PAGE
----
Love hearing about your renovations

Jan x

Sorry to hear your news Kev, my father in law had the same problem on the top of his head about ten years ago, once it was removed he was fine and has had no reoccurrence… He’s now a very ‘with it’ 94 year old. Best of luck when you go to have it removed.

Upstairs wheel chair sounds like a great idea!

Enjoyed very much hearing all about your alterations…hope it will all soon be done and dusted for you…it seems to have been going on for an absolute age. I’m sure you are longing for life to get back to normal. I admire how you’ve coped…two days of a decorator earlier this year and I was climbing the walls!

Nina x

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Hi KeV

Sorry to hear your news, hopefully it can be sorted out quickly for you as you’ve caught it early.

It sounds like when your house is finished, it will make both of your lives easier, bet you can’t wait.

Pam x

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Hi Kev sending you a big Man Hug

I hope it all goes well both my brother and the other brothers wife have had bits cut off so lets hope it is straight foward.

Don

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Hey kev, hope it all works out Ok for you. I also know someone who had this done; just a quick day-case and they’ve been absolutely fine since.

Take care.

CP

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Cheers CP. I’m not getting too worked up about it. So many people have said what you said, so I’m not scared. It’s not as though there isn’t plenty of lovely PPMS stuff to deal with and take my my mind off it!

Well, it’s done. The mole has been removed, but not without life shoving a few sticks through my spokes in the process.

Monday night, went to the loo as per expected normal timetable; deploy suppository as per usual- nothing. Ok, deploy pad and try again in the morning. Nothing. Hmm. Deploy clean pad and venture out in the cold to hospital. Feel like I am sitting on a pile of house bricks.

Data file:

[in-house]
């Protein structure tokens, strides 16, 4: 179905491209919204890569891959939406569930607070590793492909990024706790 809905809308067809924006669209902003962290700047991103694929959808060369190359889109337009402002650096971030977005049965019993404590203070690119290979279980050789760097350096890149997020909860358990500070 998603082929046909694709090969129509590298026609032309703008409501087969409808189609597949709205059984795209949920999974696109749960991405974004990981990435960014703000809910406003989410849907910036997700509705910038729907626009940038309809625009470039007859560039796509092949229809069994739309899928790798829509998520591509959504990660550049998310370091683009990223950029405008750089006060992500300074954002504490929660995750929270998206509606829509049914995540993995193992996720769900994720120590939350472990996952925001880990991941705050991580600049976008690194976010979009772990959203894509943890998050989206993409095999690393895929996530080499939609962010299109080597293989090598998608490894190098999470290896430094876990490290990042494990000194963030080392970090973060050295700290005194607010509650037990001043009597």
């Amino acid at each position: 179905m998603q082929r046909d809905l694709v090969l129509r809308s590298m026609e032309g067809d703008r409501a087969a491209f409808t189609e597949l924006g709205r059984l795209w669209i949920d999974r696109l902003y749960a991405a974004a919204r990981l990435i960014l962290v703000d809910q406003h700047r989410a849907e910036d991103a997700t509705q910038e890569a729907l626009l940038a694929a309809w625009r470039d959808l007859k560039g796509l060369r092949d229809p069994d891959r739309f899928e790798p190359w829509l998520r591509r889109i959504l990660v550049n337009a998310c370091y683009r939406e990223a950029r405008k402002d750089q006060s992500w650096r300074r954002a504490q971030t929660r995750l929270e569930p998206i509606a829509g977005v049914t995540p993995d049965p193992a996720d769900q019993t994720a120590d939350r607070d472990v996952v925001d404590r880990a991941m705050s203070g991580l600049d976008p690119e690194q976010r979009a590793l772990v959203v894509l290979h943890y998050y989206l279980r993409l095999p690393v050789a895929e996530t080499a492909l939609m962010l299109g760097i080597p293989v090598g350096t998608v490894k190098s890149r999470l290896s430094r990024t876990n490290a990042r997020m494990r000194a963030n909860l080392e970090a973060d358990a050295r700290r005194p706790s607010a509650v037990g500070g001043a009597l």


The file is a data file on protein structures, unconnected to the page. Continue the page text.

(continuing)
surgeon says, stay in your chair, I’ll do you there. Me, eyeing bed longingly, “Ok, if you’re sure.” He begins, but his oppo is being taught how to do it, and so I am overhearing a graphic description of someone cutting a mole out of the nape of my neck. Imagining it is far worse than watching it would be.

Now, I am not needle phobic or particularly squeamish, but I do have a tendency to low blood pressure following anything involving sticking needles in me, which is why I would have been happy on the bed- lying flat helps. As it is I recognise the signs that if i can’t get on that bed soon, I’ll be gone. I tell them.

“Can you hold on for a little while?”

I ask how long. 4-5 minutes? Nope, get me on the bed please. I then have to talk them through how to help me from my wheelchair onto the bed using my sliding board. Once I’m there I immediately feel better; he sews me up, I rest for a bit and I’m finished. Off home sore, emotionally exhausted, cold and constipated. Sleep surprisingly well through the evening and on through the night.

This morning, off to the doc’s for my flu jab and a blood test. Manage that. Now in front of the fire and comfortable at last. Apart from still being constipated.

“Living with PPMS” was brought to you by Kevco in association with Laugh a Minute Productions.

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Hello Kev, I hope that’s done the trick and you can find some time to unwind. “Living with MS” actually raises one’s humour to a level unknown to anyone but ourselves. The toilet ironies play a big part.

Best wishes, Steve.

Hi KeV

Glad its been done for you, out the way now, time to relax and recover.

Hopefully back at home your constipation will be sorted, I find its always easier at home than anywhere else.

Pam x